“But I would never see any of this being shown and appreciated in Europe, the US, or further afield,” she says. “1-54 grew out of this need for a platform that presented and supported art and artists from Africa and its diaspora.
“Over the last six years we have built a strong international network, but also encouraged public involvement in all of the three cities we work in. For our inaugural edition in Marrakech last year we ensured events were run across the city with multiple institutions that have different audiences and spaces.”
El Glaoui says at her first edition in London in 2013 there were 17 galleries and about 80 artists in a single wing of Somerset House.
“We had about 6 000 visitors that year,” she says. “For this upcoming London edition we will have 43 galleries, 11 of which are exhibiting for the first time, hailing from 20 countries and more than 130 artists.
“The number of visitors we receive has grown too. For our London edition last year we had about 17,000 visitors. We expect a similar number for this upcoming London edition.”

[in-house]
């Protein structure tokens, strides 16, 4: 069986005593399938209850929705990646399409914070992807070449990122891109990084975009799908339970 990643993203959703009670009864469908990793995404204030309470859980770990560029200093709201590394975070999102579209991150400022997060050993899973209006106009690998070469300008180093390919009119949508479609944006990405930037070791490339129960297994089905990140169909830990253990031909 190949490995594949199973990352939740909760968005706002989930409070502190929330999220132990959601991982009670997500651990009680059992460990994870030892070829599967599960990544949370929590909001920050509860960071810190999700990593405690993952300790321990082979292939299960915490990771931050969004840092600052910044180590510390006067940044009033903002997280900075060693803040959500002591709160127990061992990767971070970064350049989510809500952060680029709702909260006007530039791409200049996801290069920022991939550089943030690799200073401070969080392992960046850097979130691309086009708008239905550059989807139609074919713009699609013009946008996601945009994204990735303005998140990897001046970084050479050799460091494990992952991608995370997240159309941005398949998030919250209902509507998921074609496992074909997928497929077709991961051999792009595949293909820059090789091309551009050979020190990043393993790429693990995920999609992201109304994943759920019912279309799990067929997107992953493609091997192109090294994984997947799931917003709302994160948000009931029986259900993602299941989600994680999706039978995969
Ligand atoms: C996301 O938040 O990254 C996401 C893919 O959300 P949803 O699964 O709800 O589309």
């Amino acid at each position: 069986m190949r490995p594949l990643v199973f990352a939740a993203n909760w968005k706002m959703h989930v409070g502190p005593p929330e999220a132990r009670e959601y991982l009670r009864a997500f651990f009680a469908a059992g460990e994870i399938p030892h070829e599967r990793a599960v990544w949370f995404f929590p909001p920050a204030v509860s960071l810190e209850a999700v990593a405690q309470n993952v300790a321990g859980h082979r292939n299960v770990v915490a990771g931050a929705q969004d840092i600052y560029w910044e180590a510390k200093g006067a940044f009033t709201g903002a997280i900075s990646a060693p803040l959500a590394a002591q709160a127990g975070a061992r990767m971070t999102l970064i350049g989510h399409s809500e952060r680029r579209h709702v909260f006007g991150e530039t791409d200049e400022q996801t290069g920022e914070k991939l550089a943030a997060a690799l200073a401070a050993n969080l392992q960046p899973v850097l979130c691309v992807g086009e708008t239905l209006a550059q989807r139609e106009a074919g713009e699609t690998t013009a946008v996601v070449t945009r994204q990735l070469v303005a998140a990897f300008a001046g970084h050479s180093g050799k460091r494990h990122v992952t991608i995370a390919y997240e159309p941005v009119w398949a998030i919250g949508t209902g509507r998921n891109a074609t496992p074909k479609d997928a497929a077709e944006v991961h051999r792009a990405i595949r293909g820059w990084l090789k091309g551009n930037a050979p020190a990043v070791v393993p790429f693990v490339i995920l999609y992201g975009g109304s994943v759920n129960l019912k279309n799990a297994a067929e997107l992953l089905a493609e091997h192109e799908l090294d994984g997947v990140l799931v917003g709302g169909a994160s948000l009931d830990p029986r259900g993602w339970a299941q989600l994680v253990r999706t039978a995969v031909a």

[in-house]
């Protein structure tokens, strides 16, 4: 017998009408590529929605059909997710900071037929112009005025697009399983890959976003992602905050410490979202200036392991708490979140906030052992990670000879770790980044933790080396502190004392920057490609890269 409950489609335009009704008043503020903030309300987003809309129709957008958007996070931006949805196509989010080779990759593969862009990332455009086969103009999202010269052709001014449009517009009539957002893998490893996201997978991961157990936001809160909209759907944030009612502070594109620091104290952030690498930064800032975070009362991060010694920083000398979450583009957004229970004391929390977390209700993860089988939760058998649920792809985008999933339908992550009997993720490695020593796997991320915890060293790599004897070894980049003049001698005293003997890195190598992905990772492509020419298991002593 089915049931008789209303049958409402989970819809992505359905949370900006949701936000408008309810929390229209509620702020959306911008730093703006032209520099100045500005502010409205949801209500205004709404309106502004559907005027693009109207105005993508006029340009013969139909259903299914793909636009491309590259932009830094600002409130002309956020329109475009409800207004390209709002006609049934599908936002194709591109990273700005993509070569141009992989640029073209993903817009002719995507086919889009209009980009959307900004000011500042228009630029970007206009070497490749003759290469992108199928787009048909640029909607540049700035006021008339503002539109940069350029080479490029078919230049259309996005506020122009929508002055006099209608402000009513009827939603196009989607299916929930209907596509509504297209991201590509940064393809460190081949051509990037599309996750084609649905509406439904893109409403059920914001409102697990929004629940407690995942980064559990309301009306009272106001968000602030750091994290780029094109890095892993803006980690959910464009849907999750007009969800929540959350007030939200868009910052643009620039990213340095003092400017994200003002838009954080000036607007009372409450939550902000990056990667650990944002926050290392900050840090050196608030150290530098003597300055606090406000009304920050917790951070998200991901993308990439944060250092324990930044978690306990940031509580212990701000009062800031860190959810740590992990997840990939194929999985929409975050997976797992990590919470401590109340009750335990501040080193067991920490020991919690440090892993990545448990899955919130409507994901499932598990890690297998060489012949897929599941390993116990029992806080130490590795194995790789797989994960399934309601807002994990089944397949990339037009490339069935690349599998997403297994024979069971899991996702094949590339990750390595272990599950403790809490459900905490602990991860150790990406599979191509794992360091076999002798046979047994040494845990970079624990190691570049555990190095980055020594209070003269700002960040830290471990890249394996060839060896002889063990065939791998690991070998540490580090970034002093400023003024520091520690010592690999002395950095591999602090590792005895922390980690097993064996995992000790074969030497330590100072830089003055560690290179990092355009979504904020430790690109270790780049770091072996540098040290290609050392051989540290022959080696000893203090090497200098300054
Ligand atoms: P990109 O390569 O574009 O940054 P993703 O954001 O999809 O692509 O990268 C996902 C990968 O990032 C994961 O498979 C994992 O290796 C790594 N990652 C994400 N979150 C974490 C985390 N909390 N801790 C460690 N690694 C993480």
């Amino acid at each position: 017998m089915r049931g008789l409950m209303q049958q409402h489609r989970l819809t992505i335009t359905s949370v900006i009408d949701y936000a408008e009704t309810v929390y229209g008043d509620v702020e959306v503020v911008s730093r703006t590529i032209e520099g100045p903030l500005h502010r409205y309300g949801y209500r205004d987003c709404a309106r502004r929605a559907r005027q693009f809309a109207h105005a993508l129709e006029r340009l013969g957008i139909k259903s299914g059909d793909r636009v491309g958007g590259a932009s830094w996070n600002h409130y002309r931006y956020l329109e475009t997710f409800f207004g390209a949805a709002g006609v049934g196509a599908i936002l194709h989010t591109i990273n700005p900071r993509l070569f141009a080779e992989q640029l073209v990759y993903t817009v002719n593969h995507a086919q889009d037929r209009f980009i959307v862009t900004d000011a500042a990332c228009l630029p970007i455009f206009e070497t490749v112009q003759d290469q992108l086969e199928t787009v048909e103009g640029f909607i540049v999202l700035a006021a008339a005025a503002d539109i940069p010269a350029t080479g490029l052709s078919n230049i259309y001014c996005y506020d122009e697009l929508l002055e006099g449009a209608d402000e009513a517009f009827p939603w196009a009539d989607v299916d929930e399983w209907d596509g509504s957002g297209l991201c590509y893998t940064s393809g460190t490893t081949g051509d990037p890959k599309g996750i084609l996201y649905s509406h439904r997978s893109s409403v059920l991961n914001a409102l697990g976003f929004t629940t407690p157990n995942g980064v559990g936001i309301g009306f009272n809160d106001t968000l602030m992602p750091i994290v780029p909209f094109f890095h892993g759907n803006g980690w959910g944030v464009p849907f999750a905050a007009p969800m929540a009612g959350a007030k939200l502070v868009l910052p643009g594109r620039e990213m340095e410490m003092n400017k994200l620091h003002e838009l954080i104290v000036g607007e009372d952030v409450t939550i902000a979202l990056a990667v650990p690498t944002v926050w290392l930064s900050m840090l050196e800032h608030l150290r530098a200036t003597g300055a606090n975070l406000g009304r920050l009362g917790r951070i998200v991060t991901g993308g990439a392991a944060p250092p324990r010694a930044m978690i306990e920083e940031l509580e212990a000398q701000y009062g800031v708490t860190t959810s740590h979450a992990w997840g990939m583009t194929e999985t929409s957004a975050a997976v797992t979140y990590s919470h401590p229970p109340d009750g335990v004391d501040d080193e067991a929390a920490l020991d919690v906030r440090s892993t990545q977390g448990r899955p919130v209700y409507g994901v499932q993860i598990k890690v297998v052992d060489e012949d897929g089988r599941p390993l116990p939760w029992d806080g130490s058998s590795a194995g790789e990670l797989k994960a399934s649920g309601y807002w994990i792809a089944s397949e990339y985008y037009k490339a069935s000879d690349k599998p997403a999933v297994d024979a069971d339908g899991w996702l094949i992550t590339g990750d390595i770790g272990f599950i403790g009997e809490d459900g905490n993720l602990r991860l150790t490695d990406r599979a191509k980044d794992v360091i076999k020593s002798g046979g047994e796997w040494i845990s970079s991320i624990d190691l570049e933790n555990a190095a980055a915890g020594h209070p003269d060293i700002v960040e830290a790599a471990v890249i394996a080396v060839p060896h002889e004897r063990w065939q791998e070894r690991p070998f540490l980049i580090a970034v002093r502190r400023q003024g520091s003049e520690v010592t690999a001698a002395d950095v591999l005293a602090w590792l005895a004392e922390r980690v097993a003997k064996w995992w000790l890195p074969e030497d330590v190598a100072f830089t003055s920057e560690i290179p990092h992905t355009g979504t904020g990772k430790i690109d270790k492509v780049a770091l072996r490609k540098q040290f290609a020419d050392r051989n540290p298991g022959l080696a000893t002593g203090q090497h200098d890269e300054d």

El Glaoui adds: “In terms of sales that come out of each fair, it is always tricky to tell. In terms of numbers, perhaps the value of the works is the best indicator. Works valued at £1,000 to £5,000 bracket in our first edition are now valued at about the £20,000 bracket.”
Peterside says her attempt to feature fewer galleries for a bespoke experience has not deterred visitor numbers. “We had 5 000 people attend our first edition. That was a number we could cope with. At the second edition we had 9 000 people over three days. We hadn’t expected such a major jump and we weren’t ready for it,” she says.
“We have introduced a small entry fee, which is just more than a token fee, so that the fair continues to be accessible.”